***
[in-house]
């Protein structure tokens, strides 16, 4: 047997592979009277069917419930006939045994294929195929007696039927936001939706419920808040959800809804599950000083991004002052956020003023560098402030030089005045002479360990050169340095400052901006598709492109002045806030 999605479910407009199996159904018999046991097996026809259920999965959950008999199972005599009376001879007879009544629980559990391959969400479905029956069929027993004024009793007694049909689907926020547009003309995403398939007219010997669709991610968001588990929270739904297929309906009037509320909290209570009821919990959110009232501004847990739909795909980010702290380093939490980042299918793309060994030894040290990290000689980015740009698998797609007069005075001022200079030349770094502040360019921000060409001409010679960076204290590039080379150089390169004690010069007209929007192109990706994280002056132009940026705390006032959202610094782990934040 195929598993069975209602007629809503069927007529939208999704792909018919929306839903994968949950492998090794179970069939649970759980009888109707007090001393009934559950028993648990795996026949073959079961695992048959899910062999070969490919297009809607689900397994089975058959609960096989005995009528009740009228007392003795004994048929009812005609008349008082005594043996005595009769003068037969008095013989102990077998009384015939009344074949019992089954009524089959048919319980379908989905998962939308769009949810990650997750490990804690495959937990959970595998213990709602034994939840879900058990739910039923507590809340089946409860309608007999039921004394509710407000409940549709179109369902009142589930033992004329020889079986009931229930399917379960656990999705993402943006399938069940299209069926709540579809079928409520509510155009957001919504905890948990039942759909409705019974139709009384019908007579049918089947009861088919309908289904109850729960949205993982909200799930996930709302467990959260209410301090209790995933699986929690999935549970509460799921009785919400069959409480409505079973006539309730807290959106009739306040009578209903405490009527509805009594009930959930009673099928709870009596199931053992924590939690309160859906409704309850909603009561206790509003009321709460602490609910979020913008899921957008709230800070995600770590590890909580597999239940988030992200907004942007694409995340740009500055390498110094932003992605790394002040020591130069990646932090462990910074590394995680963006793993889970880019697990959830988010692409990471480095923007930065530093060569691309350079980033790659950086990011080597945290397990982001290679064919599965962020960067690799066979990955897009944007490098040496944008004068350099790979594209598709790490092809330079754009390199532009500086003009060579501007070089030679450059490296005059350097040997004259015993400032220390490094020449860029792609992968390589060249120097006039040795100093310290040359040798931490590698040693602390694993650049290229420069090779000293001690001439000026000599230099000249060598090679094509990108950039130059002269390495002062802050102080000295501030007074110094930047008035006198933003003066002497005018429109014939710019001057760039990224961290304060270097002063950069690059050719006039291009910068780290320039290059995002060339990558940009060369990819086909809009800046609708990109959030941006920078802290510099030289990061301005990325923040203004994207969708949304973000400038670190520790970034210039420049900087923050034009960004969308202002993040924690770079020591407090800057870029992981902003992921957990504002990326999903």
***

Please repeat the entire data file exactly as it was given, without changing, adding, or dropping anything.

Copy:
[in-house]
């Protein structure tokens, strides 16, 4: 047997592979009277069917419930006939045994294929195929007696039927936001939706419920808040959800809804599950000083991004002052956020003023560098402030030089005045002479360990050169340095400052901006598709492109002045806030 999605479910407009199996159904018999046991097996026809259920999965959950008999199972005599009376001879007879009544629980559990391959969400479905029956069929027993004024009793007694049909689907926020547009003309995403398939007219010997669709991610968001588990929270739904297929309906009037509320909290209570009821919990959110009232501004847990739909795909980010702290380093939490980042299918793309060994030894040290990290000689980015740009698998797609007069005075001022200079030349770094502040360019921000060409001409010679960076204290590039080379150089390169004690010069007209929007192109990706994280002056132009940026705390006032959202610094782990934040 195929598993069975209602007629809503069927007529939208999704792909018919929306839903994968949950492998090794179970069939649970759980009888109707007090001393009934559950028993648990795996026949073959079961695992048959899910062999070969490919297009809607689900397994089975058959609960096989005995009528009740009228007392003795004994048929009812005609008349008082005594043996005595009769003068037969008095013989102990077998009384015939009344074949019992089954009524089959048919319980379908989905998962939308769009949810990650997750490990804690495959937990959970595998213990709602034994939840879900058990739910039923507590809340089946409860309608007999039921004394509710407000409940549709179109369902009142589930033992004329020889079986009931229930399917379960656990999705993402943006399938069940299209069926709540579809079928409520509510155009957001919504905890948990039942759909409705019974139709009384019908007579049918089947009861088919309908289904109850729960949205993982909200799930996930709302467990959260209410301090209790995933699986929690999935549970509460799921009785919400069959409480409505079973006539309730807290959106009739306040009578209903405490009527509805009594009930959930009673099928709870009596199931053992924590939690309160859906409704309850909603009561206790509003009321709460602490609910979020913008899921957008709230800070995600770590590890909580597999239940988030992200907004942007694409995340740009500055390498110094932003992605790394002040020591130069990646932090462990910074590394995680963006793993889970880019697990959830988010692409990471480095923007930065530093060569691309350079980033790659950086990011080597945290397990982001290679064919599965962020960067690799066979990955897009944007490098040496944008004068350099790979594209598709790490092809330079754009390199532009500086003009060579501007070089030679450059490296005059350097040997004259015993400032220390490094020449860029792609992968390589060249120097006039040795100093310290040359040798931490590698040693602390694993650049290229420069090779000293001690001439000026000599230099000249060598090679094509990108950039130059002269390495002062802050102080000295501030007074110094930047008035006198933003003066002497005018429109014939710019001057760039990224961290304060270097002063950069690059050719006039291009910068780290320039290059995002060339990558940009060369990819086909809009800046609708990109959030941006920078802290510099030289990061301005990325923040203004994207969708949304973000400038670190520790970034210039420049900087923050034009960004969308202002993040924690770079020591407090800057870029992981902003992921957990504002990326999903």